By the end of 2021, the London Interbank Offered Rate (LIBOR) will be phased out as a benchmark interest rate. Once the most common reference rate in the global financial markets, previous scandals have prompted banks and other entities to move away from LIBOR as a benchmark interest rate.
Reference rate reform impacts trillions of dollars in loans, derivatives and other financial contracts. Companies in all industries with contracts that reference LIBOR, should feel a sense of urgency to modify those contracts in order to transition them away from LIBOR.
In 2017, global regulators decided to discontinue the use of LIBOR after bankers were caught manipulating it to profit on the financial instruments supported by LIBOR. Published reports suggest that the rate-fixing scheme might have been taking place since 2005 — or even as early as 2003.
LIBOR, a daily calculation, is supposed to represent the rate banks pay to borrow money from each other. It approximates the risk-free cost of borrowing and serves as the foundation of variable interest rate financial products. Banks have used LIBOR to determine what rates to charge on various types of loans. It also may be incorporated into other contracts, including:
- Customer agreements
- Supply agreements
- Pension plans
- Insurance policies
- Intercompany loans and receivables
One reason the transition from LIBOR presents challenges is that contract management isn’t centralized in many organizations. In addition, the change isn’t as simple as replacing LIBOR with an alternative rate, such as the Secured Overnight Financing Rate (SOFR). LIBOR provides a theoretical rate that a major bank might charge a competitor to borrow funds overnight. However, SOFR is based on interest rates associated with loan repurchasing agreements. Because SOFR is transaction-based, it’s also less susceptible to manipulation.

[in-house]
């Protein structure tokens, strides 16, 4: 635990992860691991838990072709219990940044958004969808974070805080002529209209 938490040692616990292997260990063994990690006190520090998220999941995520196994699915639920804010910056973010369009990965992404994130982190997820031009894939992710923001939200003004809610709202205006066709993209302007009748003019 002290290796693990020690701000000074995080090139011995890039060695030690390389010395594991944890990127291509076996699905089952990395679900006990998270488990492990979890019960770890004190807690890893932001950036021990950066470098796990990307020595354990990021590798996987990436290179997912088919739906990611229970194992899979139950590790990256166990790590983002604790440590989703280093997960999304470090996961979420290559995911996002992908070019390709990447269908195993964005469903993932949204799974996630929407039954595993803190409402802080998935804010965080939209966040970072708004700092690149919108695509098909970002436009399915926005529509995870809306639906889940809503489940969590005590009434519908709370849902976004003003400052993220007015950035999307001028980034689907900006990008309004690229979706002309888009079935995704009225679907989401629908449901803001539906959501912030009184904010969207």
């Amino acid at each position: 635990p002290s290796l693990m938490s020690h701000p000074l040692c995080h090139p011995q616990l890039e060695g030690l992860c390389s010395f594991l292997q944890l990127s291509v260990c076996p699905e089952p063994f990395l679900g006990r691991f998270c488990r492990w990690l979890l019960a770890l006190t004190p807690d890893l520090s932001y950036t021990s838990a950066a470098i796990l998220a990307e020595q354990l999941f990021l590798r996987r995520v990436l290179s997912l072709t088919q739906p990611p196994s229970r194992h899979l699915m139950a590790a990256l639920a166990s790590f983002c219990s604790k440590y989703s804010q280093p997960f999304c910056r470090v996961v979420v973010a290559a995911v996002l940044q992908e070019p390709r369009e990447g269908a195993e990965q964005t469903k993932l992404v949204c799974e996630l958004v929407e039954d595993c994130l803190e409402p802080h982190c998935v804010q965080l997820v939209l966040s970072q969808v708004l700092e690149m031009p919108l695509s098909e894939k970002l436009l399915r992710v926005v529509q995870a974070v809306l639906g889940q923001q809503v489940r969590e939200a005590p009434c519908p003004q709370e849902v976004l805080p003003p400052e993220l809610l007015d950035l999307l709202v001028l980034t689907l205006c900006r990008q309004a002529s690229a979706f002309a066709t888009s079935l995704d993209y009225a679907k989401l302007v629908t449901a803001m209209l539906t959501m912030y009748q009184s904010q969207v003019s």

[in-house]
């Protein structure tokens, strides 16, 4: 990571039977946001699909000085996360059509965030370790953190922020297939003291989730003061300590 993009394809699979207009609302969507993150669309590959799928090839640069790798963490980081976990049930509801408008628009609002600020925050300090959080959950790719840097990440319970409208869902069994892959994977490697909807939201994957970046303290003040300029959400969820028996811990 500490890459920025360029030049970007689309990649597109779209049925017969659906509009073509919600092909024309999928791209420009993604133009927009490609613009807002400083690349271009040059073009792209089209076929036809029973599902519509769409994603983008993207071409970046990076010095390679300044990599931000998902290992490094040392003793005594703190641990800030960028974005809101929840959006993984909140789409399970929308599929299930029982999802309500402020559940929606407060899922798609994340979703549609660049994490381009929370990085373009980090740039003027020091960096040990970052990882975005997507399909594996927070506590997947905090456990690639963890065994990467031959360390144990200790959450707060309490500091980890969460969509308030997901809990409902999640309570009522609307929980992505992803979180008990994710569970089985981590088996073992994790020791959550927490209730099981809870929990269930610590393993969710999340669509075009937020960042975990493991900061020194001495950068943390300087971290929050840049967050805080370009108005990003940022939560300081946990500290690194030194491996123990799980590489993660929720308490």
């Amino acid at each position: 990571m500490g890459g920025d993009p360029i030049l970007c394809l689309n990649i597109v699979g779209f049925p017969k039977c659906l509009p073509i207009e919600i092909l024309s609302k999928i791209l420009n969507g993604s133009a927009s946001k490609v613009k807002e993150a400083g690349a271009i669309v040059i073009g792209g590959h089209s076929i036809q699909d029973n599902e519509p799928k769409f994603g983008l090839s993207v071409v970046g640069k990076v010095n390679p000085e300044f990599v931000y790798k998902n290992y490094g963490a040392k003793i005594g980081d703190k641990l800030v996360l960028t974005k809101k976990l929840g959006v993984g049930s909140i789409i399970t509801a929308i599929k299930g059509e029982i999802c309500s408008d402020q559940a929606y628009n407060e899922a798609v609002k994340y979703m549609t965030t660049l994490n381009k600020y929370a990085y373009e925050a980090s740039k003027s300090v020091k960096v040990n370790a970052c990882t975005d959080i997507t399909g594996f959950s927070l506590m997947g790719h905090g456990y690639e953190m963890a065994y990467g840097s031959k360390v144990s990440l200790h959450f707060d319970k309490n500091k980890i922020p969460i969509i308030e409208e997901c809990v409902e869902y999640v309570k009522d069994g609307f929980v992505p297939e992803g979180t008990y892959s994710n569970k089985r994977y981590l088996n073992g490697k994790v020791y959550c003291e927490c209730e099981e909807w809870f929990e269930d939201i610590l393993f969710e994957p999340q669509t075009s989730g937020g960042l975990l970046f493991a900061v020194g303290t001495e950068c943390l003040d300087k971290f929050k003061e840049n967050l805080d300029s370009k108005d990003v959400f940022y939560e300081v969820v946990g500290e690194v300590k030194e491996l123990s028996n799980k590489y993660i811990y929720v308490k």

After the cessation of LIBOR was announced, U.S. companies raised concerns about the operational challenges the change would impose in accounting for contract modifications and hedge accounting. Normally, under U.S. Generally Accepted Accounting Principles, contract modifications must be evaluated to determine whether the modifications result in the establishment of new contracts or the continuation of existing contracts.
Depending on the number of contracts involved, companies could incur huge costs as they implement the changes and the burdens would be challenging. Stakeholders also said the financial reporting results should reflect the intended continuation of such contracts and arrangements during the period of the market-wide transition to alternative reference rates.
Another major concern stems from fears that rate reform could disallow the application of certain hedge accounting guidance. As a result, certain hedging relationships may not qualify as “highly effective” during the rate reform transition period and cause financial reporting outcomes that don’t reflect companies’ intended hedging strategies.
FASB Steps In
The Financial Accounting Standards Board (FASB) has provided guidance to help companies transition away from LIBOR. In March 2020, the FASB published Accounting Standards Update (ASU) No. 2020-04, Reference Rate Reform: Facilitation of the Effects of Reference Rate Reform on Financial Reporting. Companies must consistently apply this guidance to all contracts and hedging transactions that reference LIBOR.
The updated guidance allows companies to:
- Account for eligible contracts that are modified as a continuation of those contracts, eliminating the need to reassess or remeasure the contracts for accounting purposes
- Preserve their hedge accounting during the transition period
- Make a one-time election to transfer or sell held-to-maturity debt securities that are affected by rate reform
These alternatives and exceptions don’t apply to contract modifications made and hedging relationships entered into or evaluated after December 31, 2022. (An exception is hedging relationships existing as of December 31, 2022, that an entity has elected certain optional expedients for and are retained through the end of the hedging relationship.)
Are You Ready?
Though ASU 2020-04 took effect immediately, some entities still haven’t addressed the effects of reference rate reform on their year-end financial statements.
Contact us with questions about your LIBOR transition program. We are here to help.